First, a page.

The addition of Zidovudine to HIV therapy, works by: Inability to form Phosphodiester bonds due to its abnormal 3-OH group.
What is a specific side effect of Zidovudine? Anemia
What are common side effects of all NRTIs? Bone marrow suppression and Peripheral neuropathy
Bisphosphonates MoA: chemical structure similar to PYROPHOSPHATE and attach to hydroxyapatite binding sites on bony surfaces to inhibit bone resorption by osteoclasts
Bisphosphonates work on ____________________. Osteoclasts
Bisphosphonates prevent: Bone resorption by osteoclasts
Denosumab: 1. binds to RANK-L and inhibits binding to RANK 2. Decrease differentiation and survival of Osteoclasts
Recombinant PTH analogue example: Teriparatide
What is the MoA of Teriparatide? - Stimulates maturation of Pro-Osteoblasts into bone forming osteoblasts - Increases GI calcium absorption and renal tubular Ca2+ reabsorption.
What kind of drugs have a similar chemical structure to Pyrophosphate? Bisphosphonates
What are the main two Class IC antiarrhythmics? Flecainide and Propafenone
Flecainide is: Potent sodium (Na+) channel blocker that have increased effect on faster heart rates
SE: proarrhythmic effects Class IC antiarrhythmics
What is an example of an proarrhythmic side effect found in Class IC antiarrhythmics? Prolongation of the QRS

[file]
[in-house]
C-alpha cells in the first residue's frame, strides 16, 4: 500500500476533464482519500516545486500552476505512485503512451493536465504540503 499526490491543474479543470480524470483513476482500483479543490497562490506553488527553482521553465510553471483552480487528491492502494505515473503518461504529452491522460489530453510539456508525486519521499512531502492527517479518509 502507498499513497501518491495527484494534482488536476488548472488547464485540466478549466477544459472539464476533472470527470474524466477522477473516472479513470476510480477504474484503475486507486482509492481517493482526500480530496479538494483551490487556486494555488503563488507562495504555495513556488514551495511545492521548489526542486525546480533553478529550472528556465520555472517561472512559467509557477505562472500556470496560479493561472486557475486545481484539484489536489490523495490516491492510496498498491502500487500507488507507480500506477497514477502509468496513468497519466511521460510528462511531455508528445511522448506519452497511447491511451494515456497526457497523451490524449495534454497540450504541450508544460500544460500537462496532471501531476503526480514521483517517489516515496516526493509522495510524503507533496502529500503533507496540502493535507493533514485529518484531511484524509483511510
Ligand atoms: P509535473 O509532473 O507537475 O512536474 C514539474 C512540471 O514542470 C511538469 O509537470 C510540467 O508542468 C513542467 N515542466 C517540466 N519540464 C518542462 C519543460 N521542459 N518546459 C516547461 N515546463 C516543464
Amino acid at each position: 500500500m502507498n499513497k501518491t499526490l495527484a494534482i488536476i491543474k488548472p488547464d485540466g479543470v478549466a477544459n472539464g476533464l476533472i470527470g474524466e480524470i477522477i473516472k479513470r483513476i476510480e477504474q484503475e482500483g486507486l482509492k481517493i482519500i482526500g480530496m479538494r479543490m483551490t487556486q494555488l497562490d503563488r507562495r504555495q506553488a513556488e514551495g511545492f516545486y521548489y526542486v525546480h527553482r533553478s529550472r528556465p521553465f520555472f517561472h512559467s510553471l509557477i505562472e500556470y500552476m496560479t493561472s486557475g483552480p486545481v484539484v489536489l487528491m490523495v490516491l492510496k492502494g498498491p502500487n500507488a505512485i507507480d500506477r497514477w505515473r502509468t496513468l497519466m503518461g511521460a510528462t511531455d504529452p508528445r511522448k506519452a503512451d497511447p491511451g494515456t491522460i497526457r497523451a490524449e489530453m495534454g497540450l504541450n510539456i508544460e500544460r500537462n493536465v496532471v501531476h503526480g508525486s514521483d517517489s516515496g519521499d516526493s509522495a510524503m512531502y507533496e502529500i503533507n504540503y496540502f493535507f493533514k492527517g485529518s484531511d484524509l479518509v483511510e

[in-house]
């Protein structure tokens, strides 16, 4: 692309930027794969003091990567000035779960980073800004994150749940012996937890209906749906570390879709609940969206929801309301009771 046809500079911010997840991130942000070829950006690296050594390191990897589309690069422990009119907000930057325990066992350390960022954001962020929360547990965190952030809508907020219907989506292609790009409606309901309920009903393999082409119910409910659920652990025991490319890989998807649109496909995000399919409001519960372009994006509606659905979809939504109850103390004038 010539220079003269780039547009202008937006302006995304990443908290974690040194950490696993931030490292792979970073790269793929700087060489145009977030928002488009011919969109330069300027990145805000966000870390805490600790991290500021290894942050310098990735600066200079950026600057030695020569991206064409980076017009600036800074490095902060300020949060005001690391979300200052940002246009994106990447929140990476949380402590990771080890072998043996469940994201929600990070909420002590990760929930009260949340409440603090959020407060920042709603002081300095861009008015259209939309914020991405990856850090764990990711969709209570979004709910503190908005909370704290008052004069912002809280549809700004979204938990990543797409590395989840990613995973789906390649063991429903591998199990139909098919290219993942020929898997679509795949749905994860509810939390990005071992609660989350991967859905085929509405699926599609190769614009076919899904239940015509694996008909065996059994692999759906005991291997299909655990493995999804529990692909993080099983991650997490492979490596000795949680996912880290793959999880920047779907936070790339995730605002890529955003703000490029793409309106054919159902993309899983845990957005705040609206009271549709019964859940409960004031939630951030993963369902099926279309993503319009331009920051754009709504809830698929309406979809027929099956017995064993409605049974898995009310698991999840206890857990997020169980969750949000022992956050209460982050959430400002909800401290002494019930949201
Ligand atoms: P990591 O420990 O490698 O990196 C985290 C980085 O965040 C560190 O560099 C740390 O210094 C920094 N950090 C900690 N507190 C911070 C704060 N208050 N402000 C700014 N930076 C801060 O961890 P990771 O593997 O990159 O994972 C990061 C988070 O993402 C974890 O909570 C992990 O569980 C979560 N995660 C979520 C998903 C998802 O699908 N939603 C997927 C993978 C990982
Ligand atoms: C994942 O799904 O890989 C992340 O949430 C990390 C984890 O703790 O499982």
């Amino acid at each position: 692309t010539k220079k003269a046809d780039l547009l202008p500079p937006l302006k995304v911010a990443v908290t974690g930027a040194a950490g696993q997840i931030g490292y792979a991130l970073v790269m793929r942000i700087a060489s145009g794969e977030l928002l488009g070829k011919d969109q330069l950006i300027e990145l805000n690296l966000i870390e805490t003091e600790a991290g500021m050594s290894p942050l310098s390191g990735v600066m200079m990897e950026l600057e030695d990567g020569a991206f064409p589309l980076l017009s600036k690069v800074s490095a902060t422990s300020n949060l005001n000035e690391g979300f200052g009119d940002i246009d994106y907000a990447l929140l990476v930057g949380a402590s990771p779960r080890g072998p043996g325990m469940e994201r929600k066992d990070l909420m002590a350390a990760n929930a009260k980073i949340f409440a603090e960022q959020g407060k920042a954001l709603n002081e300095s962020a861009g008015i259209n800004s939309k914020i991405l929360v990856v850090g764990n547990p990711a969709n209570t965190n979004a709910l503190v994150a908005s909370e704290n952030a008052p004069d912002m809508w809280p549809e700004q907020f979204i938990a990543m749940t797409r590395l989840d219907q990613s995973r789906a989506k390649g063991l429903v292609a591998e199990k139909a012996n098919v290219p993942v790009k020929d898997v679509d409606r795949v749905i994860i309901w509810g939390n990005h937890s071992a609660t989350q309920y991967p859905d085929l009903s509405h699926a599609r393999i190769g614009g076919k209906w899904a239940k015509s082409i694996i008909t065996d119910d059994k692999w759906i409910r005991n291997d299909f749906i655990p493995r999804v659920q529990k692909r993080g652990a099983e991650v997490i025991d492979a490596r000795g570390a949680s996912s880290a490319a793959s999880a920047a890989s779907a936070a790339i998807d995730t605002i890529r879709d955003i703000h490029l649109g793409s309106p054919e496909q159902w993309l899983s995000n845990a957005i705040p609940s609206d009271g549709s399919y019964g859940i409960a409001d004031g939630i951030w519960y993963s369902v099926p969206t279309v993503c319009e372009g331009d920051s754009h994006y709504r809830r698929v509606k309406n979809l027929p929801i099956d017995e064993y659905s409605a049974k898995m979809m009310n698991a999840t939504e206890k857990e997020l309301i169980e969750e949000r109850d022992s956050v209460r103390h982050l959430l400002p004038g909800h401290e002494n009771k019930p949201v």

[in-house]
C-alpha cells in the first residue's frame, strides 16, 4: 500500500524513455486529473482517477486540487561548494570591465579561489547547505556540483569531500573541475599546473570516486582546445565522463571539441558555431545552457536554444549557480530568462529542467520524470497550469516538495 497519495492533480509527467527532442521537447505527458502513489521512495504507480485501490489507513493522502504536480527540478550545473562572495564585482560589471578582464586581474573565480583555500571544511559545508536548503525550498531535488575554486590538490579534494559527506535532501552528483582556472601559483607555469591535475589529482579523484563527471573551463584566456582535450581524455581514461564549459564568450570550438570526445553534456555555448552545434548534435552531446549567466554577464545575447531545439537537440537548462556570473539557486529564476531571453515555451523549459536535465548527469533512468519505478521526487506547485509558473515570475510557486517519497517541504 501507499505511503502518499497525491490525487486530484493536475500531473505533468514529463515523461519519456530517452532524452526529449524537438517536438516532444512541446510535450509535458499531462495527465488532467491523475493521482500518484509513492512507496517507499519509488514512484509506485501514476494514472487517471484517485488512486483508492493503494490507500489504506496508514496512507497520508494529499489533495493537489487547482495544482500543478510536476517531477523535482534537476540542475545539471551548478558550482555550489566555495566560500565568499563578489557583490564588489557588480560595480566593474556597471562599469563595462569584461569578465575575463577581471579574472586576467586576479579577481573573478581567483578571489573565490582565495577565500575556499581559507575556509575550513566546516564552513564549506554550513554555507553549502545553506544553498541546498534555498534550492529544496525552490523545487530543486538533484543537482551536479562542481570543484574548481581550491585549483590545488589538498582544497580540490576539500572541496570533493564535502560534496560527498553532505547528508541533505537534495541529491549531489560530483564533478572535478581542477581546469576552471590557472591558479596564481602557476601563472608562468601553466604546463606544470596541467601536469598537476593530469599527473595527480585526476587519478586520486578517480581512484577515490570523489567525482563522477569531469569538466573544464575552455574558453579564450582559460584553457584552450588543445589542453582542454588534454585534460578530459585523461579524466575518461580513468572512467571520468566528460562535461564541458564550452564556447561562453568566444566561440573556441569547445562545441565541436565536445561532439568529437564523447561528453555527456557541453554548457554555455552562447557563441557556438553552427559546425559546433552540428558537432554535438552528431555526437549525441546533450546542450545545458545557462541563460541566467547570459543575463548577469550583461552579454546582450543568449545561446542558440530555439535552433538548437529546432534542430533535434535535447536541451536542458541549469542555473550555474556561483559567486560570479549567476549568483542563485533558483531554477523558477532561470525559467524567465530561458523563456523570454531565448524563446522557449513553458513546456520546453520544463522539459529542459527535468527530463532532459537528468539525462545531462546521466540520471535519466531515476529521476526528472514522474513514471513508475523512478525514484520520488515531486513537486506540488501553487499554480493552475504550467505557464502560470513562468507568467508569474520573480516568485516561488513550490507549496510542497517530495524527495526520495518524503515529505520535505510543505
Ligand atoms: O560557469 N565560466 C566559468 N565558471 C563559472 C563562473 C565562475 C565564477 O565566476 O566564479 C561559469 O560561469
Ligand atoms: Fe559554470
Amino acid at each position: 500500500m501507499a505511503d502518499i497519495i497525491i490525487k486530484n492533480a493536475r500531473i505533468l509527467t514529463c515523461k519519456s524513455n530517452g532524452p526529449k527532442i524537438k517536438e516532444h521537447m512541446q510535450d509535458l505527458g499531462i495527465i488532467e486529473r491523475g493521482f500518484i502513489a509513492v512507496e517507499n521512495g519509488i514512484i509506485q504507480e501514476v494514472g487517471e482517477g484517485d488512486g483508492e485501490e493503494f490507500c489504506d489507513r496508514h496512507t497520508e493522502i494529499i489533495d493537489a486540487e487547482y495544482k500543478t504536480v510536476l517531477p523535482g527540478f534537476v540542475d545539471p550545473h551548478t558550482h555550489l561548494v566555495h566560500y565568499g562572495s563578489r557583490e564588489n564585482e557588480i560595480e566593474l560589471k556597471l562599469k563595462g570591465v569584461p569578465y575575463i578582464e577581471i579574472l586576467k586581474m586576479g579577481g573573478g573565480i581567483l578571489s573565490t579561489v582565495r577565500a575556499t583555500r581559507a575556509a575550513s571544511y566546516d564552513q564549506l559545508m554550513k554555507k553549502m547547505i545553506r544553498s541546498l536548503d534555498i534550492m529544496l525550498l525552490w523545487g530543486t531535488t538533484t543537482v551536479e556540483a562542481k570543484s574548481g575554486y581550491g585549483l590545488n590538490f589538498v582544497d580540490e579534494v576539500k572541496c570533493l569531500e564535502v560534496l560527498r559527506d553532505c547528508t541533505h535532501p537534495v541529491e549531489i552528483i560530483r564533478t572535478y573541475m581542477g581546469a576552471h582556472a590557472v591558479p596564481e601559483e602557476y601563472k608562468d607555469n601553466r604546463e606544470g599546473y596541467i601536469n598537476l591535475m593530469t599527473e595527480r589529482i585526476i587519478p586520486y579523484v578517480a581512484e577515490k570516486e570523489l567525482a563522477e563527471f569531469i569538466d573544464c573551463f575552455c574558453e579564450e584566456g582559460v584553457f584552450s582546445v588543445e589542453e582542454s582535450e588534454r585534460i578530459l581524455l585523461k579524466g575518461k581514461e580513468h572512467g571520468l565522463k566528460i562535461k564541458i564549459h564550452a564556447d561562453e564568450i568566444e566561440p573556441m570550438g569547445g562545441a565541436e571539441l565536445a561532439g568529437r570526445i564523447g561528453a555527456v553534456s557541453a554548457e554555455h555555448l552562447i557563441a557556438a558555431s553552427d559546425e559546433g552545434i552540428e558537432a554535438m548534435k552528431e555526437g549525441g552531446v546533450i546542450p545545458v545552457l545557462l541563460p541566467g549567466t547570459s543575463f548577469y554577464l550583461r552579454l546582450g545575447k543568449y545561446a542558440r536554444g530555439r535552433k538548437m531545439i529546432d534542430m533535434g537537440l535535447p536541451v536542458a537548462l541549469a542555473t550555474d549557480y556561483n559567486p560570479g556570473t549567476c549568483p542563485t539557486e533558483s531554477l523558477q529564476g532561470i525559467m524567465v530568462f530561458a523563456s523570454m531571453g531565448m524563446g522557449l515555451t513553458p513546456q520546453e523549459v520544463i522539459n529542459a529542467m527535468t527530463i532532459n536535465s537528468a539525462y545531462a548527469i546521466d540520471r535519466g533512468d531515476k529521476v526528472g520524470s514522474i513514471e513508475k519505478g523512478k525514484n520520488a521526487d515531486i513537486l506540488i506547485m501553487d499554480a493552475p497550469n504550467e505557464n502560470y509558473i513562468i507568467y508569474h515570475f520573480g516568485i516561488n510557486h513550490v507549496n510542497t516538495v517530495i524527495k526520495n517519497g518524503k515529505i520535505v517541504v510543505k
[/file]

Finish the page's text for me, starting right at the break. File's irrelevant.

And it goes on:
Class IC antiarrhythmics: - Strong inhibition of Phase 0 depolarization - No changes in length of Action potential
Class IB antiarrhythmics: - Weak inhibition of Phase 0 depolarization - Shortened length of Action potential
Class IA antiarrhythmics: - Intermediate inhibition of Phase 0 depolarization - Prolonged length of action potential
What class of antiarrhythmics that block sodium channels, produce a strong inhibition of Phase 0 depolarization? Class IC
Shortened length of AP is seen with: Class IB antiarrhythmics
Prolongation in length of action potential is common in _________ sodium channel blockers antiarrhythmics. Class IA
Opiate analgesics work by: Reduce pain by binding to Mu receptors and inhibition synaptic activity in the CNS
Opioids may work on the ________________ or _____________ cell membrane of neurons. Presynaptic ; Postsynaptic
What occurs in times that opioids work on Presynaptic mu receptors? - Closedure of Voltage-gated Calcium channels and, - Decrease excitatory NT release
At times that opioids bind to postsynaptic Mu receptors, it causes: 1. Opening of K+ channels 2. Membrane Hyperpolarization
Which mu receptors need to be activated by opioids in order to close the Voltage-gated Calcium channels? Presynaptic Mu receptors
Membrane hyperpolarization and K+ channel opening in a neuron after mu receptor activation is due: Opioid binding to Postsynaptic Mu-receptors.
Bleomycin MOA: antineoplastic agent that binds to IRON and OXYGEN molecules to create FREE RADICALS that cause DNA strands to break.
MC side effect of Bleomycin is: Lung toxicity, which is presented by PULMONARY FIBROSIS
Pulmonary fibrosis caused by Bleomycin is presented with: Dyspnea and non-productive cough and PTFs show a Restrictive pattern with decreased diffusion capacity of Carbon monoxide (DLCO)
MoA of Doxorubicin 1. Binds to Topoisomerase II to cleave DNA 2. Binds to iron to generate free radicals
SE associated with Doxorubicin Dilated cardiomyopathy